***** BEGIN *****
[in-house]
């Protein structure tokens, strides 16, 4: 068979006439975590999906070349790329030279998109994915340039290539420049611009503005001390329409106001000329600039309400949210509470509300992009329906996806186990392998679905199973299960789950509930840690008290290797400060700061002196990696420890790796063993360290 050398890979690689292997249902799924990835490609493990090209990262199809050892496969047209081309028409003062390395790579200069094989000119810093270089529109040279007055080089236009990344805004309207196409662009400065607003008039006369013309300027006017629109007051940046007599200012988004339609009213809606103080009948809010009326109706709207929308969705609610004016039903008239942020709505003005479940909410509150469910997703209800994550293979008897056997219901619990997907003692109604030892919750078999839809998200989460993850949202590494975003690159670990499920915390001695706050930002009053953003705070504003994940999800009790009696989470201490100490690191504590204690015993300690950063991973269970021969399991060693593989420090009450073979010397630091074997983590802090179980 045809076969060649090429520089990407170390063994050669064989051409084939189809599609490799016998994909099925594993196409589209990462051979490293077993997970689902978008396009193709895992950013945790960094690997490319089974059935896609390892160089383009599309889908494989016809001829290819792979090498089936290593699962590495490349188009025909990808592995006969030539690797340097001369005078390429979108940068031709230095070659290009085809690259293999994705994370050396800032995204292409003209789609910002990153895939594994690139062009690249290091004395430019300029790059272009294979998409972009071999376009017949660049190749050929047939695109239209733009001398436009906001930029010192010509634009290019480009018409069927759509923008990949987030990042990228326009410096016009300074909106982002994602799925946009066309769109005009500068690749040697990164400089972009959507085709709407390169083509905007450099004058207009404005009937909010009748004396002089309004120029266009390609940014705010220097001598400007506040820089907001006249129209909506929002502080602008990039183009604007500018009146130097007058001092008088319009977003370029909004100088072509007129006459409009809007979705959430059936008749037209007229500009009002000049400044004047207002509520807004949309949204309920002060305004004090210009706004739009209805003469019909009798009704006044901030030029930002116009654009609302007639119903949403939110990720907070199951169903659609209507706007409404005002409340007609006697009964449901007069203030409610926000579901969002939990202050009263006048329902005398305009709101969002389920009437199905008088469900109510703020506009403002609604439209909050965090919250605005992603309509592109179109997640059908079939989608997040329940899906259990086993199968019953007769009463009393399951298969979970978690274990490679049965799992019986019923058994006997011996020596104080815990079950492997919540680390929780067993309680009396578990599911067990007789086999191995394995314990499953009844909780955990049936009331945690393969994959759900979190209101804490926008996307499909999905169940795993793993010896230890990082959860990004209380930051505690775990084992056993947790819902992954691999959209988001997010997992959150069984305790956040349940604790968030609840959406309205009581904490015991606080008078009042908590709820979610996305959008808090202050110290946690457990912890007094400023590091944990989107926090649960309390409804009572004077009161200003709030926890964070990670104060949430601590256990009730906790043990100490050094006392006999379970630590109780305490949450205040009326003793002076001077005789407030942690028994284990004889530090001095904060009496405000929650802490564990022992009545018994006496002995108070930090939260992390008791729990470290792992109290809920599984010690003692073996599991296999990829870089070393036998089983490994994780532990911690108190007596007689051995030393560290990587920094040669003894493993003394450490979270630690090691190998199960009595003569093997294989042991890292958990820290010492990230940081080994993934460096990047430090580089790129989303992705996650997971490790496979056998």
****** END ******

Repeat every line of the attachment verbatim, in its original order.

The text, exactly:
[in-house]
């Protein structure tokens, strides 16, 4: 068979006439975590999906070349790329030279998109994915340039290539420049611009503005001390329409106001000329600039309400949210509470509300992009329906996806186990392998679905199973299960789950509930840690008290290797400060700061002196990696420890790796063993360290 050398890979690689292997249902799924990835490609493990090209990262199809050892496969047209081309028409003062390395790579200069094989000119810093270089529109040279007055080089236009990344805004309207196409662009400065607003008039006369013309300027006017629109007051940046007599200012988004339609009213809606103080009948809010009326109706709207929308969705609610004016039903008239942020709505003005479940909410509150469910997703209800994550293979008897056997219901619990997907003692109604030892919750078999839809998200989460993850949202590494975003690159670990499920915390001695706050930002009053953003705070504003994940999800009790009696989470201490100490690191504590204690015993300690950063991973269970021969399991060693593989420090009450073979010397630091074997983590802090179980 045809076969060649090429520089990407170390063994050669064989051409084939189809599609490799016998994909099925594993196409589209990462051979490293077993997970689902978008396009193709895992950013945790960094690997490319089974059935896609390892160089383009599309889908494989016809001829290819792979090498089936290593699962590495490349188009025909990808592995006969030539690797340097001369005078390429979108940068031709230095070659290009085809690259293999994705994370050396800032995204292409003209789609910002990153895939594994690139062009690249290091004395430019300029790059272009294979998409972009071999376009017949660049190749050929047939695109239209733009001398436009906001930029010192010509634009290019480009018409069927759509923008990949987030990042990228326009410096016009300074909106982002994602799925946009066309769109005009500068690749040697990164400089972009959507085709709407390169083509905007450099004058207009404005009937909010009748004396002089309004120029266009390609940014705010220097001598400007506040820089907001006249129209909506929002502080602008990039183009604007500018009146130097007058001092008088319009977003370029909004100088072509007129006459409009809007979705959430059936008749037209007229500009009002000049400044004047207002509520807004949309949204309920002060305004004090210009706004739009209805003469019909009798009704006044901030030029930002116009654009609302007639119903949403939110990720907070199951169903659609209507706007409404005002409340007609006697009964449901007069203030409610926000579901969002939990202050009263006048329902005398305009709101969002389920009437199905008088469900109510703020506009403002609604439209909050965090919250605005992603309509592109179109997640059908079939989608997040329940899906259990086993199968019953007769009463009393399951298969979970978690274990490679049965799992019986019923058994006997011996020596104080815990079950492997919540680390929780067993309680009396578990599911067990007789086999191995394995314990499953009844909780955990049936009331945690393969994959759900979190209101804490926008996307499909999905169940795993793993010896230890990082959860990004209380930051505690775990084992056993947790819902992954691999959209988001997010997992959150069984305790956040349940604790968030609840959406309205009581904490015991606080008078009042908590709820979610996305959008808090202050110290946690457990912890007094400023590091944990989107926090649960309390409804009572004077009161200003709030926890964070990670104060949430601590256990009730906790043990100490050094006392006999379970630590109780305490949450205040009326003793002076001077005789407030942690028994284990004889530090001095904060009496405000929650802490564990022992009545018994006496002995108070930090939260992390008791729990470290792992109290809920599984010690003692073996599991296999990829870089070393036998089983490994994780532990911690108190007596007689051995030393560290990587920094040669003894493993003394450490979270630690090691190998199960009595003569093997294989042991890292958990820290010492990230940081080994993934460096990047430090580089790129989303992705996650997971490790496979056998």